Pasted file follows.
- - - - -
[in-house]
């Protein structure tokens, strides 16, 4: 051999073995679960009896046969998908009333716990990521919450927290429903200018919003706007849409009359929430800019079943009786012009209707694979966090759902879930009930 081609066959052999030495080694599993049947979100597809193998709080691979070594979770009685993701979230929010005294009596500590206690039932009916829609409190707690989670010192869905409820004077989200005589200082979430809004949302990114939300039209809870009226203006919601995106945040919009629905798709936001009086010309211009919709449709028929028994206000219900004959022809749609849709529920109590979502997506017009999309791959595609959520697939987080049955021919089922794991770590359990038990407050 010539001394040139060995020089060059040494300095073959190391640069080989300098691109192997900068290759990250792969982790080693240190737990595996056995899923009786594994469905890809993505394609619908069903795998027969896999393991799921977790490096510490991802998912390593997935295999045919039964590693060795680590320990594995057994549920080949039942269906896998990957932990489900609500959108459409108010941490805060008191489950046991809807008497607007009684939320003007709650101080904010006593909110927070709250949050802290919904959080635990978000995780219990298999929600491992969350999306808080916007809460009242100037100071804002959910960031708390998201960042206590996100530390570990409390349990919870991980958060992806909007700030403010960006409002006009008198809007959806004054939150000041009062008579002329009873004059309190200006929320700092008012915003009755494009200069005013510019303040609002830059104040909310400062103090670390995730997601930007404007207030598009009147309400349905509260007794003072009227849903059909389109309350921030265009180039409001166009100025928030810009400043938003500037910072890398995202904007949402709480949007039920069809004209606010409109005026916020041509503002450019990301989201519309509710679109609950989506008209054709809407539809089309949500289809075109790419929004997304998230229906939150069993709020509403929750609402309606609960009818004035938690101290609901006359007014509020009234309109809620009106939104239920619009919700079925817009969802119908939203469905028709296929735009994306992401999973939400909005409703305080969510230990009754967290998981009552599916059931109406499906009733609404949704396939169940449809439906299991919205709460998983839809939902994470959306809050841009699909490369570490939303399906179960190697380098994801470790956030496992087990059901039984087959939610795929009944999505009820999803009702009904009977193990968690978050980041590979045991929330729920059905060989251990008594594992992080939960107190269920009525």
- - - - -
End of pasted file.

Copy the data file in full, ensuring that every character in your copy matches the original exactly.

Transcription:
[in-house]
């Protein structure tokens, strides 16, 4: 051999073995679960009896046969998908009333716990990521919450927290429903200018919003706007849409009359929430800019079943009786012009209707694979966090759902879930009930 081609066959052999030495080694599993049947979100597809193998709080691979070594979770009685993701979230929010005294009596500590206690039932009916829609409190707690989670010192869905409820004077989200005589200082979430809004949302990114939300039209809870009226203006919601995106945040919009629905798709936001009086010309211009919709449709028929028994206000219900004959022809749609849709529920109590979502997506017009999309791959595609959520697939987080049955021919089922794991770590359990038990407050 010539001394040139060995020089060059040494300095073959190391640069080989300098691109192997900068290759990250792969982790080693240190737990595996056995899923009786594994469905890809993505394609619908069903795998027969896999393991799921977790490096510490991802998912390593997935295999045919039964590693060795680590320990594995057994549920080949039942269906896998990957932990489900609500959108459409108010941490805060008191489950046991809807008497607007009684939320003007709650101080904010006593909110927070709250949050802290919904959080635990978000995780219990298999929600491992969350999306808080916007809460009242100037100071804002959910960031708390998201960042206590996100530390570990409390349990919870991980958060992806909007700030403010960006409002006009008198809007959806004054939150000041009062008579002329009873004059309190200006929320700092008012915003009755494009200069005013510019303040609002830059104040909310400062103090670390995730997601930007404007207030598009009147309400349905509260007794003072009227849903059909389109309350921030265009180039409001166009100025928030810009400043938003500037910072890398995202904007949402709480949007039920069809004209606010409109005026916020041509503002450019990301989201519309509710679109609950989506008209054709809407539809089309949500289809075109790419929004997304998230229906939150069993709020509403929750609402309606609960009818004035938690101290609901006359007014509020009234309109809620009106939104239920619009919700079925817009969802119908939203469905028709296929735009994306992401999973939400909005409703305080969510230990009754967290998981009552599916059931109406499906009733609404949704396939169940449809439906299991919205709460998983839809939902994470959306809050841009699909490369570490939303399906179960190697380098994801470790956030496992087990059901039984087959939610795929009944999505009820999803009702009904009977193990968690978050980041590979045991929330729920059905060989251990008594594992992080939960107190269920009525």